Obesity and COVID-19: “What we don’t know is almost everything”
The association between severe COVID-19 and obesity is well established, but how exactly does obesity fit into the COVID-19 picture?
This pressing question was taken up at December’s 18th World Congress on Insulin Resistance, Diabetes and Cardiovascular Disease (WCIRDC) by Tracey L McLaughlin, Professor of Medicine at Stanford University School of Medicine.
Obesity is a major risk factor for severe COVID-19 and increased need of mechanical ventilation, and Professor McLaughlin cited several studies that showed risk increasing as body mass index (BMI) goes up – and one in which there was a sex interaction, with the risk being higher in men.
Age is the strongest risk, but BMI comes second only to age. Why? We don’t have the answer yet, said Professor McLaughlin. “It’s a million dollar question. What we don’t know is almost everything.”
Possible mechanisms include an altered immune response or metabolic syndrome, with hypertension, hypercoagulability, inflammation, endothelial dysfunction and latent coronary artery disease contributing to susceptibility and more severe disease.
Or, Professor McLaughlin suggested, perhaps something else is going on. It’s possible that SARS-CoV-2 enters the human fat cell and infects the reservoir of adipose tissue – for people with a BMI of over 40, this is the vast majority of their body mass. It enters by binding to the angiotensin-converting enzyme 2 (ACE2) receptor, which is thought to be expressed in human adipose tissue.
Their hypothesis is that SARS-CoV-2 infects adipose cells and then promotes inflammation in adipose tissue. Professor McLaughlin set out the two ways in which this may be adverse. Firstly, adipose tissue may act as a viral reservoir for prolonged replication and shedding, and seeding of adjacent organs.
Secondly, it’s a stimulus to inflammation in adipose tissue from direct pathogen insult and/or down regulation of anti-inflammatory ACE2. This can lead to a systemic cytokine storm with inflammation, endothelial dysfunction and hypercoagulability, or it can lead to regional inflammation in visceral/peri-organ fat, which could damage adjacent organs, such as the heart, intestine or kidneys.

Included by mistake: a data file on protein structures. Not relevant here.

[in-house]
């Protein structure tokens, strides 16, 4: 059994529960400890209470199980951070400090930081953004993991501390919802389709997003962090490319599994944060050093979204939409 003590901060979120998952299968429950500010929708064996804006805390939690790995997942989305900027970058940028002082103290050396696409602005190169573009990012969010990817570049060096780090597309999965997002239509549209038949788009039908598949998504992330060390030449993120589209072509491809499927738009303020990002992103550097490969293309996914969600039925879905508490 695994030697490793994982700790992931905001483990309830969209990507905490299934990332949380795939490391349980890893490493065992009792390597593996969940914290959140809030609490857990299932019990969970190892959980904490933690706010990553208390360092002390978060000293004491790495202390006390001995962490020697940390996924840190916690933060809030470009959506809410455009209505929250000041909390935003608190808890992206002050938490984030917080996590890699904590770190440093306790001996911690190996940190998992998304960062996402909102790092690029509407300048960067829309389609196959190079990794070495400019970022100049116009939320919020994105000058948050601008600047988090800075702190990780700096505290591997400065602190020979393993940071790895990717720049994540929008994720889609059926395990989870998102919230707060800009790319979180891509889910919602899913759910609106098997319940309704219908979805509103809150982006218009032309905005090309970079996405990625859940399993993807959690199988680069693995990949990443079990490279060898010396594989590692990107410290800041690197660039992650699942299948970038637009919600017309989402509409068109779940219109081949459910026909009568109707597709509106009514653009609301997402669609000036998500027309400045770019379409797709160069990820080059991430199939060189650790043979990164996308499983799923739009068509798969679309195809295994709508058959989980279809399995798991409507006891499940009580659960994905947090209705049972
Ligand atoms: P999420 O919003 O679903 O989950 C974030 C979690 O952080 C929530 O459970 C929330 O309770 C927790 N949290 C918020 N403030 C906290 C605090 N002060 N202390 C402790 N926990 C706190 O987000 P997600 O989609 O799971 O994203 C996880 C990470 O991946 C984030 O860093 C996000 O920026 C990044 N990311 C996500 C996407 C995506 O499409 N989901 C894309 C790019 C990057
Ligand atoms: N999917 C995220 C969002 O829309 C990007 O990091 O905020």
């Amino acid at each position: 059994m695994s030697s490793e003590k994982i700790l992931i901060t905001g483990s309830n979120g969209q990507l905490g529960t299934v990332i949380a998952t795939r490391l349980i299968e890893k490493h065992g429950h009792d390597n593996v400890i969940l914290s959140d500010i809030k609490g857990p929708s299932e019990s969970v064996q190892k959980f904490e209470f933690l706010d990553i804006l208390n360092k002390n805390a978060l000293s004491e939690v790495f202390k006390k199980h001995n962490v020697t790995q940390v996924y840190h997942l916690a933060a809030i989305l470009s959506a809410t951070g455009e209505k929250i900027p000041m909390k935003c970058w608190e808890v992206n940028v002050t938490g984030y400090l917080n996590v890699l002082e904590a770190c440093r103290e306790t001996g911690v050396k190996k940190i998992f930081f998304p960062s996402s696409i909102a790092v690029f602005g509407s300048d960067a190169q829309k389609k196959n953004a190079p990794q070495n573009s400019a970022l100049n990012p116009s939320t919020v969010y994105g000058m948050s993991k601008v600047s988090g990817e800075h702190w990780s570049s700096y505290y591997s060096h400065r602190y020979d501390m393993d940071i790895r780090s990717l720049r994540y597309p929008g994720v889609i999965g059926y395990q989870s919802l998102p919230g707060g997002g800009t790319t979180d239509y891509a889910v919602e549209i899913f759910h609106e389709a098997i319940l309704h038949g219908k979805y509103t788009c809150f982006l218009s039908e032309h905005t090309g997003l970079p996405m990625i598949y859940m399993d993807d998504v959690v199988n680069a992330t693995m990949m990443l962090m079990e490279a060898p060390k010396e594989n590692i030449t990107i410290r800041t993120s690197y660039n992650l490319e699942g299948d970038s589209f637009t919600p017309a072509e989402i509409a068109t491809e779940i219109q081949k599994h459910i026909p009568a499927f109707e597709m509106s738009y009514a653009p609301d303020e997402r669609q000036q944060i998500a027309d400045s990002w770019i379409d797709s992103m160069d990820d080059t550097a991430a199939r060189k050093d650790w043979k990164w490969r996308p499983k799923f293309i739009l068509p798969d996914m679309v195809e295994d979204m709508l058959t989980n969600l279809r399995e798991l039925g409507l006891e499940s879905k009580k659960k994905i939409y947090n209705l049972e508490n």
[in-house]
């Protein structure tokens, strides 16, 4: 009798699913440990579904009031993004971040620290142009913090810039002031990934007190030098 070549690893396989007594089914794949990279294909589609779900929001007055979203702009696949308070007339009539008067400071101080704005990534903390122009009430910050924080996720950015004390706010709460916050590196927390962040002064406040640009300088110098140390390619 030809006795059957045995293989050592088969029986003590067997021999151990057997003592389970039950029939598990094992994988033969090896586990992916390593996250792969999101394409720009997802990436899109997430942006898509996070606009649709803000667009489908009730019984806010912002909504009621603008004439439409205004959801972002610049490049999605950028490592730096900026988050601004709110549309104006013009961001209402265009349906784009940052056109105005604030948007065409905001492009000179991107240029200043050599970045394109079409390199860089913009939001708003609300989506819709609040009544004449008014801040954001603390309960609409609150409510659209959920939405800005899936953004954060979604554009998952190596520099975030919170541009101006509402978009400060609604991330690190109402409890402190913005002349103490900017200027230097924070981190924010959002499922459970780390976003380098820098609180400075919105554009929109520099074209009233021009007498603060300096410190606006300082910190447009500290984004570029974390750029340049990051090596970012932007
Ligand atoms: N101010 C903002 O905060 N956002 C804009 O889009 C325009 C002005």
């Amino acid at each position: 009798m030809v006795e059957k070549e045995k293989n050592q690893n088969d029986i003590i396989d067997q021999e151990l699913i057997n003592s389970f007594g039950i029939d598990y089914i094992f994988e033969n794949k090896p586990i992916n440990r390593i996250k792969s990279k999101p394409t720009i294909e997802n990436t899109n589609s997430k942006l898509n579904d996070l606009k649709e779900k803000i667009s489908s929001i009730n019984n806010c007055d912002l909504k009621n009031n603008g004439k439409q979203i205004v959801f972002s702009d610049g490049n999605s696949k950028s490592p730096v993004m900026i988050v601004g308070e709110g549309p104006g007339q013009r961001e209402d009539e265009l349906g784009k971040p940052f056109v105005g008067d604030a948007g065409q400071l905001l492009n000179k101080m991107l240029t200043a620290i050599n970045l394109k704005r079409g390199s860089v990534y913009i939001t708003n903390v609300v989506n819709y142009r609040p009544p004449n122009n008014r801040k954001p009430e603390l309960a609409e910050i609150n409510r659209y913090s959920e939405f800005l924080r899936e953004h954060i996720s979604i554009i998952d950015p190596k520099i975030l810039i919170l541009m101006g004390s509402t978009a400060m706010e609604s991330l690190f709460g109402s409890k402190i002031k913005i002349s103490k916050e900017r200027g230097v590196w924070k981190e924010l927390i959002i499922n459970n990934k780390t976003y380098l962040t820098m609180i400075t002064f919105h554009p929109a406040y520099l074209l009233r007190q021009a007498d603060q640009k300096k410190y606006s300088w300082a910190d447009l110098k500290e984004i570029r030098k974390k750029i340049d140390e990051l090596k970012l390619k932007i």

She posed a list of questions yet to be answered, such as whether ACE2 is expressed in human adipose cells or other cells resident in adipose tissue, such as macrophages. Does SARS-CoV-2 infect human adipose cells or other resident adipose tissue cells? Can drugs that target ACE2 alter infectivity and/or inflammatory response to infection?
These questions and more are part of a current study at Stanford University, which is using visceral fat samples from bariatric patients and epicardial fat from cardiothoracic surgery to infect with SARS-CoV-2. This work will be extremely important in furthering our understanding of how obesity and COVID-19 interact.
New EASD e-Learning courses on recent literature around diabetes and COVID-19 are currently in development and will be launching in 2021.
For more on insulin resistance, obesity and diabetes, see our course on Insulin resistance.
The opinions expressed in this blog are those of the author, Dr Eleanor D Kennedy.
Sessions at the 18th World Congress on Insulin Resistance, Diabetes and Cardiovascular Disease (WCIRDCD) are now available online at https://www.wcir.org/virtualmeeting